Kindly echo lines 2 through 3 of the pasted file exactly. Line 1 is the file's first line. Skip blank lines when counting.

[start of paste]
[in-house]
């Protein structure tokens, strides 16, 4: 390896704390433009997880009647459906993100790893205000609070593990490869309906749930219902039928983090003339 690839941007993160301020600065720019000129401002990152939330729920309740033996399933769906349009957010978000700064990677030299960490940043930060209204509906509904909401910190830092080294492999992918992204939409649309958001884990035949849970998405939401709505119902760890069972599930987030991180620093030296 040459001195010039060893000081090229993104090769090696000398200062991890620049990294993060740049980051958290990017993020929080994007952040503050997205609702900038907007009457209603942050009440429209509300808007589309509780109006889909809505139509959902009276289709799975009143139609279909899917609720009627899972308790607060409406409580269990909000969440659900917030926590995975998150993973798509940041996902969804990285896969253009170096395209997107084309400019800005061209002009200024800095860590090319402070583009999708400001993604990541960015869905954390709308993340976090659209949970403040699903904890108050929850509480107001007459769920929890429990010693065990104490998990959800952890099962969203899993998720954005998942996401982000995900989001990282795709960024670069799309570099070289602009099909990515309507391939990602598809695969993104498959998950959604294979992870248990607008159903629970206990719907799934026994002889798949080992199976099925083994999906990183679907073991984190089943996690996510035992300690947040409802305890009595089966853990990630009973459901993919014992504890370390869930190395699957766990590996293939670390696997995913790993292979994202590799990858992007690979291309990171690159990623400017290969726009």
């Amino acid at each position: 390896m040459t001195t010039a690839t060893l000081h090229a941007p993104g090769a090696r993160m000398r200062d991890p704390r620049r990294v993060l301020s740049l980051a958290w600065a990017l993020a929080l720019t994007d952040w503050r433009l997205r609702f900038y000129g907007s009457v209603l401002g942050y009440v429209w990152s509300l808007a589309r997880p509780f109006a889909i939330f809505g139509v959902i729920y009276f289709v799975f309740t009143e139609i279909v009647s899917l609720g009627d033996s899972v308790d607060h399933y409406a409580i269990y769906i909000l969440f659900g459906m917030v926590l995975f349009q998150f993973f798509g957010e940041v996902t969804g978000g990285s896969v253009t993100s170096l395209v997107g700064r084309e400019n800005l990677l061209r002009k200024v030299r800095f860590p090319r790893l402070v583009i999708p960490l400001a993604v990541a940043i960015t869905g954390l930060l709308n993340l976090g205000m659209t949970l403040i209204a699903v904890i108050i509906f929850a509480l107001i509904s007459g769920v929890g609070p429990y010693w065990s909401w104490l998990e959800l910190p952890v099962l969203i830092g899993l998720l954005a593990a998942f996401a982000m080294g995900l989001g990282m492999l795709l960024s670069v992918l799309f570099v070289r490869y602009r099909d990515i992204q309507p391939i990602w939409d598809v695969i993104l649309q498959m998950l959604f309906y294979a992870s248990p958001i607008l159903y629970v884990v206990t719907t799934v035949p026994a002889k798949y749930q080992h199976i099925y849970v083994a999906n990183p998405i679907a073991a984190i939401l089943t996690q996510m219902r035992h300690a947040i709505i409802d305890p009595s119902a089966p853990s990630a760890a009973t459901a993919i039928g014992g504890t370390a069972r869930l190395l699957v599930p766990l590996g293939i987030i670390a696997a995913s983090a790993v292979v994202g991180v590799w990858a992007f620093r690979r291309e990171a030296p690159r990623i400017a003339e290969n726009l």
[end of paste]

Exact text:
């Protein structure tokens, strides 16, 4: 390896704390433009997880009647459906993100790893205000609070593990490869309906749930219902039928983090003339 690839941007993160301020600065720019000129401002990152939330729920309740033996399933769906349009957010978000700064990677030299960490940043930060209204509906509904909401910190830092080294492999992918992204939409649309958001884990035949849970998405939401709505119902760890069972599930987030991180620093030296 040459001195010039060893000081090229993104090769090696000398200062991890620049990294993060740049980051958290990017993020929080994007952040503050997205609702900038907007009457209603942050009440429209509300808007589309509780109006889909809505139509959902009276289709799975009143139609279909899917609720009627899972308790607060409406409580269990909000969440659900917030926590995975998150993973798509940041996902969804990285896969253009170096395209997107084309400019800005061209002009200024800095860590090319402070583009999708400001993604990541960015869905954390709308993340976090659209949970403040699903904890108050929850509480107001007459769920929890429990010693065990104490998990959800952890099962969203899993998720954005998942996401982000995900989001990282795709960024670069799309570099070289602009099909990515309507391939990602598809695969993104498959998950959604294979992870248990607008159903629970206990719907799934026994002889798949080992199976099925083994999906990183679907073991984190089943996690996510035992300690947040409802305890009595089966853990990630009973459901993919014992504890370390869930190395699957766990590996293939670390696997995913790993292979994202590799990858992007690979291309990171690159990623400017290969726009």
């Amino acid at each position: 390896m040459t001195t010039a690839t060893l000081h090229a941007p993104g090769a090696r993160m000398r200062d991890p704390r620049r990294v993060l301020s740049l980051a958290w600065a990017l993020a929080l720019t994007d952040w503050r433009l997205r609702f900038y000129g907007s009457v209603l401002g942050y009440v429209w990152s509300l808007a589309r997880p509780f109006a889909i939330f809505g139509v959902i729920y009276f289709v799975f309740t009143e139609i279909v009647s899917l609720g009627d033996s899972v308790d607060h399933y409406a409580i269990y769906i909000l969440f659900g459906m917030v926590l995975f349009q998150f993973f798509g957010e940041v996902t969804g978000g990285s896969v253009t993100s170096l395209v997107g700064r084309e400019n800005l990677l061209r002009k200024v030299r800095f860590p090319r790893l402070v583009i999708p960490l400001a993604v990541a940043i960015t869905g954390l930060l709308n993340l976090g205000m659209t949970l403040i209204a699903v904890i108050i509906f929850a509480l107001i509904s007459g769920v929890g609070p429990y010693w065990s909401w104490l998990e959800l910190p952890v099962l969203i830092g899993l998720l954005a593990a998942f996401a982000m080294g995900l989001g990282m492999l795709l960024s670069v992918l799309f570099v070289r490869y602009r099909d990515i992204q309507p391939i990602w939409d598809v695969i993104l649309q498959m998950l959604f309906y294979a992870s248990p958001i607008l159903y629970v884990v206990t719907t799934v035949p026994a002889k798949y749930q080992h199976i099925y849970v083994a999906n990183p998405i679907a073991a984190i939401l089943t996690q996510m219902r035992h300690a947040i709505i409802d305890p009595s119902a089966p853990s990630a760890a009973t459901a993919i039928g014992g504890t370390a069972r869930l190395l699957v599930p766990l590996g293939i987030i670390a696997a995913s983090a790993v292979v994202g991180v590799w990858a992007f620093r690979r291309e990171a030296p690159r990623i400017a003339e290969n726009l």